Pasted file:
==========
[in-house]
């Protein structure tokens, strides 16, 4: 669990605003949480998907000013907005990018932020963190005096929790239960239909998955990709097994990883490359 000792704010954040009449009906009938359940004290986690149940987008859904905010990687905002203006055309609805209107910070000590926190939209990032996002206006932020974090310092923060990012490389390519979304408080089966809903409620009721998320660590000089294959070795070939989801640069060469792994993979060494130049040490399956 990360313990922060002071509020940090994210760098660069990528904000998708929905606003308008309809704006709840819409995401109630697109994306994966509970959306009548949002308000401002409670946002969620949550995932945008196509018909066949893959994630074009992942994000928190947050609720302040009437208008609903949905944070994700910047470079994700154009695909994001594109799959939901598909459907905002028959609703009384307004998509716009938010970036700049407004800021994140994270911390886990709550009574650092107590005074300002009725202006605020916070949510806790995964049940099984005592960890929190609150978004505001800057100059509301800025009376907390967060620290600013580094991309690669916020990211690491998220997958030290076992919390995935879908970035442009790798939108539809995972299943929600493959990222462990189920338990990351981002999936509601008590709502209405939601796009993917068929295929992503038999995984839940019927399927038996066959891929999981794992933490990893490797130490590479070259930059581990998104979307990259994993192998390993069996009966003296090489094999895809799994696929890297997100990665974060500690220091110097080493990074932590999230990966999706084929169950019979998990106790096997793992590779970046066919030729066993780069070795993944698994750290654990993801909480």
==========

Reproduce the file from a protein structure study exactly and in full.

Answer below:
[in-house]
């Protein structure tokens, strides 16, 4: 669990605003949480998907000013907005990018932020963190005096929790239960239909998955990709097994990883490359 000792704010954040009449009906009938359940004290986690149940987008859904905010990687905002203006055309609805209107910070000590926190939209990032996002206006932020974090310092923060990012490389390519979304408080089966809903409620009721998320660590000089294959070795070939989801640069060469792994993979060494130049040490399956 990360313990922060002071509020940090994210760098660069990528904000998708929905606003308008309809704006709840819409995401109630697109994306994966509970959306009548949002308000401002409670946002969620949550995932945008196509018909066949893959994630074009992942994000928190947050609720302040009437208008609903949905944070994700910047470079994700154009695909994001594109799959939901598909459907905002028959609703009384307004998509716009938010970036700049407004800021994140994270911390886990709550009574650092107590005074300002009725202006605020916070949510806790995964049940099984005592960890929190609150978004505001800057100059509301800025009376907390967060620290600013580094991309690669916020990211690491998220997958030290076992919390995935879908970035442009790798939108539809995972299943929600493959990222462990189920338990990351981002999936509601008590709502209405939601796009993917068929295929992503038999995984839940019927399927038996066959891929999981794992933490990893490797130490590479070259930059581990998104979307990259994993192998390993069996009966003296090489094999895809799994696929890297997100990665974060500690220091110097080493990074932590999230990966999706084929169950019979998990106790096997793992590779970046066919030729066993780069070795993944698994750290654990993801909480």